Scientists have deciphered another ancient script

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    Scientists have deciphered another ancient script

    According to experts, Elamite linear writing, a writing system used in modern Iran, can reveal the secrets of a little-known kingdom bordering the Sumerians.

    Thanks to a group of European scientists led by French archaeologist François Dessay, experts have finally managed to decipher one of the big mysteries: Elamite linear writing, a little-known writing system used in what is now Iran, writes Smithsonian Magazine.

    With this discovery, scientists can shed light on a little-known society that flourished between ancient Mesopotamia and the Indus Valley at the dawn of civilization and bordered on the Sumerians. inscriptions from a set of ancient silver vases.

    “This is one of the major archaeological discoveries of recent decades. It was based on the identification and phonetic reading of the names of kings,” said archaeologist Massimo Vidale from the University of Padua.

    < p>In 2015, Desse gained access to a private London collection of unusual silver vases known as “gunaghi vases” with many inscriptions in both cuneiform and Elamite Linear script. They were excavated in the 1920s and sold to Western traders, so their origin and authenticity have been questioned. However, as the metallurgical analysis of the vessels showed, these were ancient rather than modern forgeries.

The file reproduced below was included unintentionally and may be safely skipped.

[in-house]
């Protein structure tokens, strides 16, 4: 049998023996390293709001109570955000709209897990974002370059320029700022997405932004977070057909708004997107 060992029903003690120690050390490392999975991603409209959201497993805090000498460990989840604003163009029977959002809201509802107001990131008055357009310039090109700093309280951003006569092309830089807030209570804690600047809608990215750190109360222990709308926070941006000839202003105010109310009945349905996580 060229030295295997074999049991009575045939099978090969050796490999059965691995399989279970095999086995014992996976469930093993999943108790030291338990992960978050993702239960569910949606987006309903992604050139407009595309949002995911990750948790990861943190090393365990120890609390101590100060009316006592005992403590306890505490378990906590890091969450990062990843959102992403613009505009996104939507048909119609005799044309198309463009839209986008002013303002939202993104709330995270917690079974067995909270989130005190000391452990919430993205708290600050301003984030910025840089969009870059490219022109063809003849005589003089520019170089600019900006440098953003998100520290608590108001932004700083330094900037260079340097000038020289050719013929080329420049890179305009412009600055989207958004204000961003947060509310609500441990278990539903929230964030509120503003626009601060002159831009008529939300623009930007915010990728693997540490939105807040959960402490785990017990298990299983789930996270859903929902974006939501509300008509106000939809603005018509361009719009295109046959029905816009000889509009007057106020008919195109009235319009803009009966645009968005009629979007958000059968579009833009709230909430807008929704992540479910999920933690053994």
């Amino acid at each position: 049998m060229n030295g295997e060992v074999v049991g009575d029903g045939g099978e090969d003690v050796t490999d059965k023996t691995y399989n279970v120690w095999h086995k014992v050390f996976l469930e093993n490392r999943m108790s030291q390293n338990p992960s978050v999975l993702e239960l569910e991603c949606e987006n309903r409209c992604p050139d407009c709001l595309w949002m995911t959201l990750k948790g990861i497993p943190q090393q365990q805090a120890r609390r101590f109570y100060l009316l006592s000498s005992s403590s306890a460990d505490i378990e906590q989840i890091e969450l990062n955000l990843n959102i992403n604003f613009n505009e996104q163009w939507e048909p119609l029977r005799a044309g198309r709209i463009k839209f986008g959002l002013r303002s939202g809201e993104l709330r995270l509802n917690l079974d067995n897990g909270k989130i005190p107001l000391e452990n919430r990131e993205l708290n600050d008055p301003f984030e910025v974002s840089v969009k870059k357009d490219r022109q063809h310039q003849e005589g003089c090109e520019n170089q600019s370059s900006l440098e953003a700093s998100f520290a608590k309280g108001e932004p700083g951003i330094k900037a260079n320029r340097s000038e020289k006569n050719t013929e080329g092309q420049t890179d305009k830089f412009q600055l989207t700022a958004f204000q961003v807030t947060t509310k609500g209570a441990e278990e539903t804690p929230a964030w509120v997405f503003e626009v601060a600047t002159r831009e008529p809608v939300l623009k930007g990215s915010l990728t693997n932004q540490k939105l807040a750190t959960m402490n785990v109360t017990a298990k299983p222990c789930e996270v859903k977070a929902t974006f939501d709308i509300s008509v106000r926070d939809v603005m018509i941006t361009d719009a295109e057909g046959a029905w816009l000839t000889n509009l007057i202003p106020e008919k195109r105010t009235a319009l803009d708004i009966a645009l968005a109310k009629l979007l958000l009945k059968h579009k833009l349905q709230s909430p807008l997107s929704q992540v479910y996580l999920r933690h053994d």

Scientists have deciphered another ancient script< /p>

    As to their whereabouts, Desset believes they were in a royal cemetery hundreds of kilometers southeast of Susa, dated to around 2000 BC. – precisely at the time when the Elamite linear script was used.

    According to the study, the silver vases represent the oldest and most complete examples of Elamite royal inscriptions in cuneiform. They belonged to different rulers from two dynasties.

    According to Desset, the comparison of the inscriptions on the vessels was very useful for deciphering the Elamite Linear script. Some names written in cuneiform could now be compared with characters in the Elamite Linear script, including the names of famous Elamite kings such as Shilhaha. By tracking the recurring characters, Desset was able to understand the meaning of the letter, which consisted of a set of geometric shapes. He also translated verbs such as “gave” and “did.” Upon further analysis, Desset and his team claimed they could read 72 characters.

    “While full decipherment is not yet possible, mainly due to the limited number of inscriptions, we are on the right track,” they concluded the authors of the study.

    The hard work of translating individual texts continues. Part of the problem is that the Elamite language, which has been spoken in the region for over 3,000 years, has no known relatives, making it difficult to determine what sounds the characters might represent.

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